And don’t expect this to be a short-term fad. Morgan Stanley thinks ESG-investing will dominate the decade. Bain & Company makes it clear that investors see the social - and financial benefits - of making ESG investments. Investors are hyper-focused on putting money into top-ESG performers, and that mindsight seems like it’s here to stay.
Whether they like it or not, industrial leaders have to adapt to this new reality. If companies don’t invest in sustainable practices, they won’t win valuable investor capital that they need to not only continue operating, but also to create long-term value in a rapidly changing world. The race is on to attract sustainable-minded money, and forward-thinking executives know that the clock is ticking.
As the world turns more to renewable and carbon-free resources, oil and gas companies have to take steps today to avoid falling behind. Even though hydrocarbon demand isn’t expected to peak until roughly 2040, industrial organizations need to act now, especially given that twenty years is not a long time for businesses that have been operating for more than a century.
The race is on to attract sustainable-minded money, and forward-thinking executives know that the clock is ticking.
So, this brings us to our main point: With a focus on Sustainability, IoT might finally have its day.
At WellAware, we see the IoT as a multi-purpose tool in an industrial operator’s toolkit. Tools are meant to supply an advantage. In the case of levers and pulleys, for example, a mechanical advantage. The magnitude of the advantage depends on the type of tool and the scenario in which it’s deployed.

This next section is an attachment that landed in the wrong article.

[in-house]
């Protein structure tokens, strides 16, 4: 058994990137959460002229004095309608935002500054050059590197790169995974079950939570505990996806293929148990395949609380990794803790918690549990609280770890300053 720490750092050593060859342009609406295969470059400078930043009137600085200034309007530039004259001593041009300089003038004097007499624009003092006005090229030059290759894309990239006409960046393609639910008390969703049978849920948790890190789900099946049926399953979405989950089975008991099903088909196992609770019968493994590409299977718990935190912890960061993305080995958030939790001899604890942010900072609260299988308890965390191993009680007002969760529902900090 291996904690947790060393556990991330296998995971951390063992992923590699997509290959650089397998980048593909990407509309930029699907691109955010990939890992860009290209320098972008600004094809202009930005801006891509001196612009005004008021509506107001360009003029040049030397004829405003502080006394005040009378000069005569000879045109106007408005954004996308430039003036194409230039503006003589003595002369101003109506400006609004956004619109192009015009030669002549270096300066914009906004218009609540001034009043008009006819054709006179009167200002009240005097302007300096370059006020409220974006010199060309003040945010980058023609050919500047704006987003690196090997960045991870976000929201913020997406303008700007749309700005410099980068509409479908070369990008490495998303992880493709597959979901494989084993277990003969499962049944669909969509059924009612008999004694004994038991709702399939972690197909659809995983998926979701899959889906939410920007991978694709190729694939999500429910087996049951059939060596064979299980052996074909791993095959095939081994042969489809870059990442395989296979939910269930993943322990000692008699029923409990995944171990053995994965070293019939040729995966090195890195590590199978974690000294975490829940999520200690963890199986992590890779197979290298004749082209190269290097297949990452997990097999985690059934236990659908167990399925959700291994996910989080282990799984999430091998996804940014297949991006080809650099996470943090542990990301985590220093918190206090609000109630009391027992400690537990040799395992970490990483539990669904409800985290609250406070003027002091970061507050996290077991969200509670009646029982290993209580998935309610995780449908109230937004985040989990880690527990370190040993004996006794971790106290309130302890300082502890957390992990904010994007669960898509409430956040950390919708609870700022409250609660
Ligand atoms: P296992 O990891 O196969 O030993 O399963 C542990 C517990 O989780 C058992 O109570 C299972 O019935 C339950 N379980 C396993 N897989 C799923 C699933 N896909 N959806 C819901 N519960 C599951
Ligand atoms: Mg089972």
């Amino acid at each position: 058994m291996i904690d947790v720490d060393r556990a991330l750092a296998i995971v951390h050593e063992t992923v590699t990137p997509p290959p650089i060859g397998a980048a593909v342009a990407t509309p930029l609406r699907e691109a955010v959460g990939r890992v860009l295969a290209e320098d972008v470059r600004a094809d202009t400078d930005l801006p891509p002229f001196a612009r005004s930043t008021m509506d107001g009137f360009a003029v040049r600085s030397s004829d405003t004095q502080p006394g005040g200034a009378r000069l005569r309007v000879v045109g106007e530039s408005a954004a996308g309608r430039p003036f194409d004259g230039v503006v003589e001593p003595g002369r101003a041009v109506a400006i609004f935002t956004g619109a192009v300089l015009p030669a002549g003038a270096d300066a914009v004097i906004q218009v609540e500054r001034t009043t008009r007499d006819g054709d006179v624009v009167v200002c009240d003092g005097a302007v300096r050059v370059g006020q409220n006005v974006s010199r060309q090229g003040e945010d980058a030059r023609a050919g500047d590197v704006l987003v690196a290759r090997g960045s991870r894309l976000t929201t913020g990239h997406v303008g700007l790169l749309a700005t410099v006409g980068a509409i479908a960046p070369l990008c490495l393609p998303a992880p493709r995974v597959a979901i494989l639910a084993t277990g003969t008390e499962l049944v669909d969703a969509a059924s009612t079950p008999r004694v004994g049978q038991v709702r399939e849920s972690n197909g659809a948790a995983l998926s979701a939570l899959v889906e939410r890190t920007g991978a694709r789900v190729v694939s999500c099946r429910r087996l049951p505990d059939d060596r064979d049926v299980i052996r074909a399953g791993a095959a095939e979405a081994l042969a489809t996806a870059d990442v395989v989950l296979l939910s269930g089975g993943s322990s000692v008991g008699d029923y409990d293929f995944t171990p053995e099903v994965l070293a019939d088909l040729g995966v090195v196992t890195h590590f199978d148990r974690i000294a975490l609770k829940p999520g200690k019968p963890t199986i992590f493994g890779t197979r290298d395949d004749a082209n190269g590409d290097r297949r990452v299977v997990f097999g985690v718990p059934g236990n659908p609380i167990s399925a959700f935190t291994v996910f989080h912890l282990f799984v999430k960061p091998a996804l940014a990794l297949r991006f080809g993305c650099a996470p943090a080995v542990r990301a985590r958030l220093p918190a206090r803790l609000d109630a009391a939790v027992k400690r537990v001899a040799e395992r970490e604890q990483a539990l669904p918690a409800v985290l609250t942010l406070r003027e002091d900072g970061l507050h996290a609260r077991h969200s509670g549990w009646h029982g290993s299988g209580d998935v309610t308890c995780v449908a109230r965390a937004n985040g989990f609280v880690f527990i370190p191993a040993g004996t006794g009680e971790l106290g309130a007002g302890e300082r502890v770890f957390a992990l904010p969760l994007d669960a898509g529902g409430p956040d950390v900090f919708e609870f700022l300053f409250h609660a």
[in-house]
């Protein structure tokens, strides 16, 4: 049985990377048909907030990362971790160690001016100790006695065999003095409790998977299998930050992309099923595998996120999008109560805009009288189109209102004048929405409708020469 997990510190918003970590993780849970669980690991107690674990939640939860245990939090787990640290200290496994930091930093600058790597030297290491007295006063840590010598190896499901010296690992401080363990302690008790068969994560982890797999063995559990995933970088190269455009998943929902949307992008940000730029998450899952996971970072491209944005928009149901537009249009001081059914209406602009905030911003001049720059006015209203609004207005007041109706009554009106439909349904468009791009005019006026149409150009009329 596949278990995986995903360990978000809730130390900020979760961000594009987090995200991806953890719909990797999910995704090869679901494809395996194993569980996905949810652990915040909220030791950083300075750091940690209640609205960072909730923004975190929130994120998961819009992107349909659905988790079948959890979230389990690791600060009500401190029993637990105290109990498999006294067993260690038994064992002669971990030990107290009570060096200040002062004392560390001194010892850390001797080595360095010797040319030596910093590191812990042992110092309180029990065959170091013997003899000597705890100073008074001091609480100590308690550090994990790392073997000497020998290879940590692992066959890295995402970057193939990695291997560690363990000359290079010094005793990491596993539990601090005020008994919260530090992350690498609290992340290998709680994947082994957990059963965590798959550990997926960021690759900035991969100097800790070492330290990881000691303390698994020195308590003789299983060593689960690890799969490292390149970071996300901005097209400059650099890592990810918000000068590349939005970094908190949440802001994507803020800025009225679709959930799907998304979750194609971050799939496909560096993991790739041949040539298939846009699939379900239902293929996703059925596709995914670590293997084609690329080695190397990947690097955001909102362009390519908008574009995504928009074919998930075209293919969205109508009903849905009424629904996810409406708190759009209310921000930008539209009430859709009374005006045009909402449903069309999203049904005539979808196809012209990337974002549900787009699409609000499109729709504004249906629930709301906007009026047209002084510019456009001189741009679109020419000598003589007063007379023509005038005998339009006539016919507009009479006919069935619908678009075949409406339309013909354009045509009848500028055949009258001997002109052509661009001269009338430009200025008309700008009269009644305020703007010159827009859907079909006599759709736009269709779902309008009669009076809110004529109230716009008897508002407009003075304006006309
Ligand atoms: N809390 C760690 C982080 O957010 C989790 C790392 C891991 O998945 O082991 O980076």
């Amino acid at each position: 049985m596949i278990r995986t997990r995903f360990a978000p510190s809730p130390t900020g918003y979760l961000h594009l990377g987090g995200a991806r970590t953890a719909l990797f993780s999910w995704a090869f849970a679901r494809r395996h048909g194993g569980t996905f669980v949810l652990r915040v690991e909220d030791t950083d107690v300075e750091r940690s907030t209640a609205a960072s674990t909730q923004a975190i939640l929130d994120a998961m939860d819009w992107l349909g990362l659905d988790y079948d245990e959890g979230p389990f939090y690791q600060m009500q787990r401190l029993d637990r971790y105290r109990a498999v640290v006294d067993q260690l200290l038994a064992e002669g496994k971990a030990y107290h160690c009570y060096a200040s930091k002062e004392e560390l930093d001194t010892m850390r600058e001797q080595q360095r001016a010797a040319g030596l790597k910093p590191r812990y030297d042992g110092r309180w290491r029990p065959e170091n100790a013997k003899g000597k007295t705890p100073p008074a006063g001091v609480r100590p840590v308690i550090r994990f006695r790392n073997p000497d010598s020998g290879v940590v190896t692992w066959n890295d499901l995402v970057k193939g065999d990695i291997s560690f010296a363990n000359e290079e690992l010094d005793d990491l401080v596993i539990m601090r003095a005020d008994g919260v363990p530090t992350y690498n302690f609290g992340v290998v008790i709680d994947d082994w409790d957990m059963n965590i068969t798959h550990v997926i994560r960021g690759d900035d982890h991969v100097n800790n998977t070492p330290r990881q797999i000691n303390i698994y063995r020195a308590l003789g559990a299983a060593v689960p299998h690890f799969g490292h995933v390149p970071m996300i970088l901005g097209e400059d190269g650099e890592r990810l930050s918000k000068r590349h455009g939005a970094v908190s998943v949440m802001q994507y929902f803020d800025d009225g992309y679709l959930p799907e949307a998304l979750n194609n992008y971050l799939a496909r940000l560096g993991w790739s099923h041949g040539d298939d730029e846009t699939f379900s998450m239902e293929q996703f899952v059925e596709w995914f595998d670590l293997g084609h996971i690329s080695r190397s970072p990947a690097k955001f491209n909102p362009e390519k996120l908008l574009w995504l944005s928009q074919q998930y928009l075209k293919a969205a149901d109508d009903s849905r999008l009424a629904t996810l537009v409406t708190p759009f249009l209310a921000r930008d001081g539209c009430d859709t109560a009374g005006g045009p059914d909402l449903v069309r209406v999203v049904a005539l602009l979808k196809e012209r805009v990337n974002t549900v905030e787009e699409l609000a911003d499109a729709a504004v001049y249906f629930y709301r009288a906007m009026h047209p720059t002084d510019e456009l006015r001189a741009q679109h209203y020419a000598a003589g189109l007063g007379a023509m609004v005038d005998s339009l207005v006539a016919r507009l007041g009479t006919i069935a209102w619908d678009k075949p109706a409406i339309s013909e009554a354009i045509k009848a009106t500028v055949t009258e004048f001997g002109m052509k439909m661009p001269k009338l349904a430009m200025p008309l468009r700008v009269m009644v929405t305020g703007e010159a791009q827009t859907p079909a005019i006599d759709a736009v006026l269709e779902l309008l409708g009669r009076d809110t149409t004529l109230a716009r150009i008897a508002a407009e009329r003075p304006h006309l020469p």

The IoT certainly has the potential to transform the ways that industrial companies operate. But we need to apply it in a way that will give us the most advantage. Most industrial companies don’t need much more advantage when it comes to efficiency. And that’s why most IoT projects right now have a negative ROI. But gather a room full of industrial executives, and 9 out of 10 will tell you they’ll take all the advantage they can get when it comes to being - and appearing - more sustainable (and the other one is on the phone with his Board Chair talking about ESG…)
The industrial executives who can craft the best sustainability narratives - backed by high-quality data - will win.
Perhaps the most exciting prospect of applying the IoT to solve sustainability problems is that - beyond just achieving sustainability gains - industrial companies can prove the effectiveness of their sustainable practices with cold, hard data. No more unfair criticisms. No more skepticism. Those who can craft the best sustainability narratives - backed by high-quality data - will win. They’ll attract investor capital and outpace the competition over the long haul. For the forward-thinking executive, that’s one heck of a return on investment (quite literally).
So, here’s what we think: IoT projects should focus on the problems that industrial companies care about most right now - and not just tangentially - but directly. When looking at IoT - think sustainability first.
Not sure where to begin? WellAware has helped hundreds of industrial companies achieve safer, more sustainable, more efficient operations by deploying IoT-based digital solutions, and measuring their performance under a service-level agreement. For ideas, visit https://wellaware.us/esg-performance/.